The Game: Face To Face
Marriage is the ultimate co-op. To truly succeed in marriage and parenting you need to be inside your partner’s head as much as possible to support one another and be on the same page. Modern titles like Wavelength and The Game put this mind-meld to the test in cooperative experiences. But sometimes you can get into the head of your partner (or anyone else) for your own benefit.
Enter The Game: Face-To-Face, a two-player variant of The Game that is not cooperative. In The Game: Face-To-Face you are racing against your opponent to discard your entire deck. The Game: Face-To-Face is an exclusively two-player game that borrows heavily from The Game. Reinhard Staupe comes alongside original developer Steffen Benndorf to create this twenty minute duel for ages 8+. It’s freshly published in the USA by Pandasaurus Games.
How to Play
To setup for The Game: Face to Face, each player places their 1 and 60 cards face-up one above the other. Shuffle your deck very well (since sequencing is part of this game) and draw six cards.
Take turns playing cards into the tableau. You must play at least two cards but can play up to your entire hand. Play cards onto the “60” stack in descending order, and onto the “1” stack in ascending order.
Rule of Tens
The only exception to this is the rule of “tens”. If the top card of either stack is ten less (descending stack) or ten more (ascending stack) than a card in your hand, you can play this card.
Chain the rule of tens to play more cards into your stack: If your top card is “38” as before, and you have the “25” and “35” in your hand, play the “25” first, then the “35”, to use two cards instead of one.
Playing on Opponent’s Stacks
Finally, you may play one card per turn into your opponent’s stacks as well, but this card must *help* whichever stack you play it on (a higher number in the descending stack, or vice versa).
You cannot use the rule of tens on your opponent.
Draw New Cards
At the end of your turn, draw two cards. If you put a card on an opponent’s stack, refill your hand to six cards.
The first player to play all of the cards in their deck wins – but if at any time a player cannot play two cards, they immediately lose!
The Game: Face to Face has a lot of obvious similarities with its predecessors in both style and mechanics. We enjoyed Face to Face as a wind-down game at the end of a long day.
It’s cerebral deduction, but the mechanics are simple and the math is easy, so it was still relaxing for us to play. Face to Face also has a hefty dose of “Just one more” in it as well. Since it’s such a short game, most unsatisfying losses left us wanting another play.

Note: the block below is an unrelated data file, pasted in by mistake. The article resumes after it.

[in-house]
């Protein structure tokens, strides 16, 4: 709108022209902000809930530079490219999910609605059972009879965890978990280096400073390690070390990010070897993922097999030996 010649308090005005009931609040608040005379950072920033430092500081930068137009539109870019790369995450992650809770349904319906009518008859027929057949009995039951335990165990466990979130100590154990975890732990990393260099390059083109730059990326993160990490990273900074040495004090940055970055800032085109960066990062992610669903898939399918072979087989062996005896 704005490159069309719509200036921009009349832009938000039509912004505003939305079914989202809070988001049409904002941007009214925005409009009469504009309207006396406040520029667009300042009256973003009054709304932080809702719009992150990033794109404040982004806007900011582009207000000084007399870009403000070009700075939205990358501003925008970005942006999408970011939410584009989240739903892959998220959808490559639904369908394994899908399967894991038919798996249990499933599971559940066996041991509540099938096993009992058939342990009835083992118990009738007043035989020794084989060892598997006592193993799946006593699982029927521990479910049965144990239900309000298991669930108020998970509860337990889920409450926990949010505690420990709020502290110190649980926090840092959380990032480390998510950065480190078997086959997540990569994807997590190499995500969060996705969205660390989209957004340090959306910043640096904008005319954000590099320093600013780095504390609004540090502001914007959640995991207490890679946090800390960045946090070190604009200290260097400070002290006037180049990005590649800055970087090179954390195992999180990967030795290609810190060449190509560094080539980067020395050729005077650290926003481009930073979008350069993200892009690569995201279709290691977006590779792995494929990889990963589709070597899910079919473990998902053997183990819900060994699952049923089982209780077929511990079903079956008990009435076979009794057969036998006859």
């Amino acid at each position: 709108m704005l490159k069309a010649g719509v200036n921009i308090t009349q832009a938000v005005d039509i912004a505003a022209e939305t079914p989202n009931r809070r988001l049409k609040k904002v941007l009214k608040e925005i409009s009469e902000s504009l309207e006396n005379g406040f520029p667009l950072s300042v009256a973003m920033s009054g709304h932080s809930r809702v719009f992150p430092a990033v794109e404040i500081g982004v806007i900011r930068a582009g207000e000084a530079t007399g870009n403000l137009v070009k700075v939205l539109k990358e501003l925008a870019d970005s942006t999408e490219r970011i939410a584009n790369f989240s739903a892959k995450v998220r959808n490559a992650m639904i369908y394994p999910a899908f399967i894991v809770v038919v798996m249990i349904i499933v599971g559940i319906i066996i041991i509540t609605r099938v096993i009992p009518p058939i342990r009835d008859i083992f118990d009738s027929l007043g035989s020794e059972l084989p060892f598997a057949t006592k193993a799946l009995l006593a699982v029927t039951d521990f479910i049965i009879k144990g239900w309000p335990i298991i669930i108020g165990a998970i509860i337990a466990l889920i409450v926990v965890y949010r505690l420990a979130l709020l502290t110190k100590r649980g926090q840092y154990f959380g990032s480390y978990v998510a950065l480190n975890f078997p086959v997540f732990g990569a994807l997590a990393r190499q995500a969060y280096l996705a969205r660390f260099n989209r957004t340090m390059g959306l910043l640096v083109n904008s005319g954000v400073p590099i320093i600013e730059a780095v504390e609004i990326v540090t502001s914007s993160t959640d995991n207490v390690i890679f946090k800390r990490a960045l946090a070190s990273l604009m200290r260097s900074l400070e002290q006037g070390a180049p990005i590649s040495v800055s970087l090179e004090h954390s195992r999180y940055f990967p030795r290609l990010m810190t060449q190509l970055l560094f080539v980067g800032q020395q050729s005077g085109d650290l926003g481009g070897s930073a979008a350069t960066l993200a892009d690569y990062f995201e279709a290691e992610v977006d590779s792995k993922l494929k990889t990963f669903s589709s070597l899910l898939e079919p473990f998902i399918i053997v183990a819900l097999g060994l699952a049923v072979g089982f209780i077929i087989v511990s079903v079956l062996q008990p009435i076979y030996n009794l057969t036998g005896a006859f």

The Game: Face to Face heavily relies on luck. No matter how good you are, if you’re getting a lot of cards in the 20’s and 30’s at the beginning of the game, it’s hard to be competitive. This isn’t to say there’s no strategy, however. Although sound strategy isn’t guaranteed to beat bad luck, there are certainly tactics that can help.
If your cards are bad, you’re better served to play as many of them as possible. As long as you can play one card on your opponent’s stacks, you’ll be able to refill your hand every turn. This might mean using the only “good” card in your hand on your opponent’s side, so that you can burn through cards and get better variety in the next hand.
Additionally, it’s often helpful to keep one card in your hand that will work well where you are. If you truly run your hand out, you may be left with cards that are completely unusable. You can usually work with one bad card, but two bad ones might be a game-ender.
Because of the variance in how many cards you draw, there is a race element to Face to Face. In our most recent game, the player who lost would have gone out on the very next turn. This is not a game that gives everyone even turns. Run through your cards faster to end the game quicker – but don’t get stuck with a hand you can’t play!
As with the other games in this style, deeply strategic gamers are unlikely to appreciate a game like The Game: Face to Face. For us, it was more of a mental exercise after playing other games; like a palate cleanser before moving on to non-gaming activities.
We struggled to find appeal for The Game: Face to Face with our kids. The hooks weren’t there for our biggest gaming child, and our oldest found the luck of the draw extremely frustrating.
We found The Game: Face to Face to be a more enjoyable experience than The Game, which starts to feel repetitive due to the other games in the same space. At $15, it’s an excellent choice as a simple but engaging duel.
And for us couples, it’s always good to practice being on the same page.
You can order The Game: Face to Face for $14.95 directly from Pandasaurus Games or at your local game store.
Pandasaurus Games provided The Family Gamers with a promotional copy of The Game: Face to Face for this review.
The Game: Face to Face
- Art - 5/105/10
- Mechanics - 7/107/10
- Family Fun - 7/107/10
Number of Players: 2
Age Range: 8+
Playtime: 20 minutes